You can already hear a distant drumbeat, the pounding of 40-gallon drums holding printer’s ink.
Freshman state Rep. Jonathan Stickland, who rode into the Texas House on a surge of small-government austerity, has filed a bill he says will save taxpayers millions of dollars.
Stickland’s House Bill 335 would rescind laws that require all government bodies to pay newspapers to advertise their public notices. Instead, they would be free to post these notices on their taxpayer underwritten government websites.
Be forewarned, the following will include allusions to and even overt references to government transparency and accountability, an informed public, the commonweal and all that.
But really, when you get down to it, as we must when it comes to government, it’s going to be all about the money. And make no mistake, it’s a lot of money.
In the age of the Internet, the government tether to expensive ads in newspapers people increasingly aren’t reading is horse and buggy thinking, Stickland says. Most government bodies, even tiny municipal utility districts (MUDs), have their own websites.
Posting notices of upcoming public meetings and important actions, even soliciting public input, could be done as effectively at little or no cost on those websites, Stickland says.
Just how much taxpayers could save is a little hard to figure. When contacted by Texas Watchdog, neither the Texas Press Association nor the National Newspaper Association could provide estimates of how much newspapers earn from taxpayer-funded advertising.
Anecdotal evidence - like the $25 million a year Pennsylvania is likely spending, according to an Annenberg Center on Communication Leadership and Policy study, or the $4 million annually that school districts alone in Texas spend, a state Comptroller study found - hint at an enormous market.
Or in figures from around the country provided by legal-notice.org, a nonprofit clearinghouse for, believe it or not, news concerning public notice law.
Tarrant County Judge Glen Whitley told Stickland’s staff moving to website notices would save county taxpayers $50,000 per year.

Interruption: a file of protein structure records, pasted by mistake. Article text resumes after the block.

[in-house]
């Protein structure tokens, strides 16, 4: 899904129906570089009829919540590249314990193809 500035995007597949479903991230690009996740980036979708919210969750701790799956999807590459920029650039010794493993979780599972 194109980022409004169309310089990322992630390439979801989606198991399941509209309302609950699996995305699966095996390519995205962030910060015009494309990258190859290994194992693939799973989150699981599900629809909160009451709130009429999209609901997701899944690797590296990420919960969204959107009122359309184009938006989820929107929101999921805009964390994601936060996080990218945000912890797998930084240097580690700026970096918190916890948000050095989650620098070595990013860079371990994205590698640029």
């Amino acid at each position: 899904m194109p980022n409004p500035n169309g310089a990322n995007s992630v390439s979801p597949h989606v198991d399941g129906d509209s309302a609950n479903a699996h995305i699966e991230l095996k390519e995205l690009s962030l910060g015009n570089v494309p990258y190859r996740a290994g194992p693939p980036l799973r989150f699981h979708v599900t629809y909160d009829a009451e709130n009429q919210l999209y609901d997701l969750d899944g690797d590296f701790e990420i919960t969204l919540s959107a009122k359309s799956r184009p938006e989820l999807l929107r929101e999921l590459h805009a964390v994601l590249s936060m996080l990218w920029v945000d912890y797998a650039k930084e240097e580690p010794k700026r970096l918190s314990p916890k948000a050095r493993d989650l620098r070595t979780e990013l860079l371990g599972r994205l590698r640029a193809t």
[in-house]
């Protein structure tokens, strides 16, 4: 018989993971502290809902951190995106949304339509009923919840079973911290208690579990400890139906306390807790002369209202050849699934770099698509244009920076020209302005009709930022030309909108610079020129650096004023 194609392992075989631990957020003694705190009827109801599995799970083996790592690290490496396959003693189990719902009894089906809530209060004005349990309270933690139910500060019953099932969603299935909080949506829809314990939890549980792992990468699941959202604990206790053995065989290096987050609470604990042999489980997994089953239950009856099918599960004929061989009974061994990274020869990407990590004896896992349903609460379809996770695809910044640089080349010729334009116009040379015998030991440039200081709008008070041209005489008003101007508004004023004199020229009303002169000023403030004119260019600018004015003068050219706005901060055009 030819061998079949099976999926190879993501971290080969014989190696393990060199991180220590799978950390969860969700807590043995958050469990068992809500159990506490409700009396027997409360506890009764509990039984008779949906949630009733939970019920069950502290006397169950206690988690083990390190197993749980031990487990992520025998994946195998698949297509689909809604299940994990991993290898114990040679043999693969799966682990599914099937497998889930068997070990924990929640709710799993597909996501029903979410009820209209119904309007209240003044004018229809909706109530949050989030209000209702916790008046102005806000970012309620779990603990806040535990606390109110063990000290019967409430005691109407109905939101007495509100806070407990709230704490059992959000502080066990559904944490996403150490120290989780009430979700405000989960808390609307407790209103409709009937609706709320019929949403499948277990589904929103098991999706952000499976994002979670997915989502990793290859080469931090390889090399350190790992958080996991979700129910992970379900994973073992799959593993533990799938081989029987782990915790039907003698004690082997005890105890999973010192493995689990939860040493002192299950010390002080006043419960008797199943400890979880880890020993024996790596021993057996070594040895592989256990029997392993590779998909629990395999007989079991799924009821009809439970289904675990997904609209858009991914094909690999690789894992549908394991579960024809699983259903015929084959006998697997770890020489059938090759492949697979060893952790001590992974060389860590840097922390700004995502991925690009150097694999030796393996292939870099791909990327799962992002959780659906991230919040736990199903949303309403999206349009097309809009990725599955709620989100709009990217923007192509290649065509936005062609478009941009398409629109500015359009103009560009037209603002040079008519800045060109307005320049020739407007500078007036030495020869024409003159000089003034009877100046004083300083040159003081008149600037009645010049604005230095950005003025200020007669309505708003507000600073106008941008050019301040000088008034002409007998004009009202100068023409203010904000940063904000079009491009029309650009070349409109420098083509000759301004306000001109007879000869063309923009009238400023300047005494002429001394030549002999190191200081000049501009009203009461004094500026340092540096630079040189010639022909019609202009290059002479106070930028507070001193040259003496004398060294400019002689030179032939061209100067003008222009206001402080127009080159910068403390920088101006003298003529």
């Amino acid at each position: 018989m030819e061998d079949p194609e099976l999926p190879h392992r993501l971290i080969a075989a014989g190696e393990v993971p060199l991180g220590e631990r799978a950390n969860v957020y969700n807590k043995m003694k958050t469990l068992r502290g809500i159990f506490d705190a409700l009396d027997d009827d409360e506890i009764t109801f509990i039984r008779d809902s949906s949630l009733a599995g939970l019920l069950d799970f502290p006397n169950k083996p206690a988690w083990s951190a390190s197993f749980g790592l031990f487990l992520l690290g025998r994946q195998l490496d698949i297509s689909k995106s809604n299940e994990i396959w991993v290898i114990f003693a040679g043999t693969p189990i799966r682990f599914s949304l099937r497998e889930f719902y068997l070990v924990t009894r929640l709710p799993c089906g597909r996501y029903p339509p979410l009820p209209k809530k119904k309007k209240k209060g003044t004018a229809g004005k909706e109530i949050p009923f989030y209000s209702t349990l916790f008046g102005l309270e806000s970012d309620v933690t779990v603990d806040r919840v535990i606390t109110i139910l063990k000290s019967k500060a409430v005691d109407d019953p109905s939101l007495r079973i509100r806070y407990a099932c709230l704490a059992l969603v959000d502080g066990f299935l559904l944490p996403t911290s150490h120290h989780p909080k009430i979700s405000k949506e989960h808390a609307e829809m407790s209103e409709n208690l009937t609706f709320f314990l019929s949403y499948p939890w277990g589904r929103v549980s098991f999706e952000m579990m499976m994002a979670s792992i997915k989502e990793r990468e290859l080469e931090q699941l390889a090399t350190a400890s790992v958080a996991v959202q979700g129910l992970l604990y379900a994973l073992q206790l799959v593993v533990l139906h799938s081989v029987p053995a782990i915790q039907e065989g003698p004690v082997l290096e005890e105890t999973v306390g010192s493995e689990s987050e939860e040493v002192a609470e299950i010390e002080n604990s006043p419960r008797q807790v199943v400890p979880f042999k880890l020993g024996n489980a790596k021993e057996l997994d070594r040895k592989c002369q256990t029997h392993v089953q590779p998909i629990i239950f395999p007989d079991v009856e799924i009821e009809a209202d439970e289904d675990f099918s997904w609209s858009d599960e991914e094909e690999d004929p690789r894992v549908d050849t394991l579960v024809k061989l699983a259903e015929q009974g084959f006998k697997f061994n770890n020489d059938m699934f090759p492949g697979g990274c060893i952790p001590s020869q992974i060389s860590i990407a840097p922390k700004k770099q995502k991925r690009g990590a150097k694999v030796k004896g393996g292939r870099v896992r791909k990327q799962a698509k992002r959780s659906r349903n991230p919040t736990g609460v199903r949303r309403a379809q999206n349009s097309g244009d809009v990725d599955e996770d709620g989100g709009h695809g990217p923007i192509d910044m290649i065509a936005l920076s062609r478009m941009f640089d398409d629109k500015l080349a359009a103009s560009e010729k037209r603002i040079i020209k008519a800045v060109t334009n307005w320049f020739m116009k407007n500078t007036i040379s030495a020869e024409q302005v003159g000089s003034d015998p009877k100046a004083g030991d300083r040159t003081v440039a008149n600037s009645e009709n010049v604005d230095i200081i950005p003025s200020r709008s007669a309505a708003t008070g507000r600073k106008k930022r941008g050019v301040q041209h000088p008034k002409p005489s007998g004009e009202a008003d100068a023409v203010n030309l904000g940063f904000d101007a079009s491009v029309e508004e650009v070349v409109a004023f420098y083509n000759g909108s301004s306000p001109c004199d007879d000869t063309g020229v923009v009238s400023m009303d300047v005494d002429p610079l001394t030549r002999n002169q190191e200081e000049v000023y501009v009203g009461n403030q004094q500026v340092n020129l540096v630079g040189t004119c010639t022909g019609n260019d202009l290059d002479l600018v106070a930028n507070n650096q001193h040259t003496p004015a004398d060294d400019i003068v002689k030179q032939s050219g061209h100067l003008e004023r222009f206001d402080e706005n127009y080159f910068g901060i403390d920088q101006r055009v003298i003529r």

The National Newspaper Association back in 2000 estimated 5 to 10 percent of a newspaper’s revenue came from public notice advertising, the Annenberg Center report said. The figure today is as much as but no more than 5 percent in Texas, Donnis Baggett, executive vice-president of the Texas Press Association, says.
And while classified advertising revenue dropped 29 percent during the period the Annenberg Center looked at, public notice revenues were off by 4.3 percent.
In short, according to Stickland, the current welter of public notice law “amounts to nothing but a taxpayer subsidy for the companies that own newspapers, and it needs to go the way of the horse and buggy.”
Cue an incessant ink drum beat getting louder.
The editorial board for The Eagle in Bryan-College Station wrote that newspapers make a pittance on public notices and offer a tremendous public service.
“While at first glance, the bill seems innocuous, it is, in fact, dangerous – and, it won't save much money, either,” the editorial said.
Mark Engebretson, editor of the Lake County Sun, called on readers to take action.
“Call legislators, let them know,” he wrote. “It’s a bad idea, forget it. Don’t know who the legislators are? They’re listed on the Internet.”
At the top of the list of bad reasons, Baggett says, is leaving the legal responsibility of public notice in the hands of public officials. As even a casual reader of Texas Watchdog can tell you, despite the endless rhetoric, public officials have an unrelievedly awful record of making sure the people know what they’re up to.
“The fact is, most officials see this as a bother and an unnecessary expense,” Baggett says. “They would rather not deal with it.”
But if it were to come to pass, Baggett says citizens would be left to search each and every website for each and every notice from each and every government body. Providing the government body has a website.
And providing the citizen has a computer. Relying on new technology threatens to disenfranchise the poor and minorities, something the Texas Press Association has written extensively about.
Not in print but on its website, Keep Texas Notified.
If Keep Texas Notified can keep Texas notified, why couldn’t websites operated independently of government compete for the advertising monopolized by newspapers? The laws themselves, for one thing.
Legal-notice.org shows no record of any change other than that at the local level. In 2008, 153 bills, amendments and proposals like Stickland’s were proposed, the Annenberg Center study said. Few got a hearing, and none at the state level passed.
Rick Edmonds, a media business analyst for the Poynter Institute, a St. Petersburg, Fla., journalism think tank, says newspapers have so far protected their turf.
“Seems to show that the old media has some clout still, slapping down these proposals as they come up,” Edmonds wrote in an e-mail to Texas Watchdog.
Expect Stickland’s bill to get slapped around by the old media some more before the session is over.
“We believe his bill might be unconstitutional,” Baggett says. “We’re looking into that.”
Contact Mark Lisheron at 512-299-2318 or firstname.lastname@example.org or on Twitter at @marktxwatchdog.
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Photo of horse and buggy by flickr user K.B. Ansari, used via a Creative Commons license.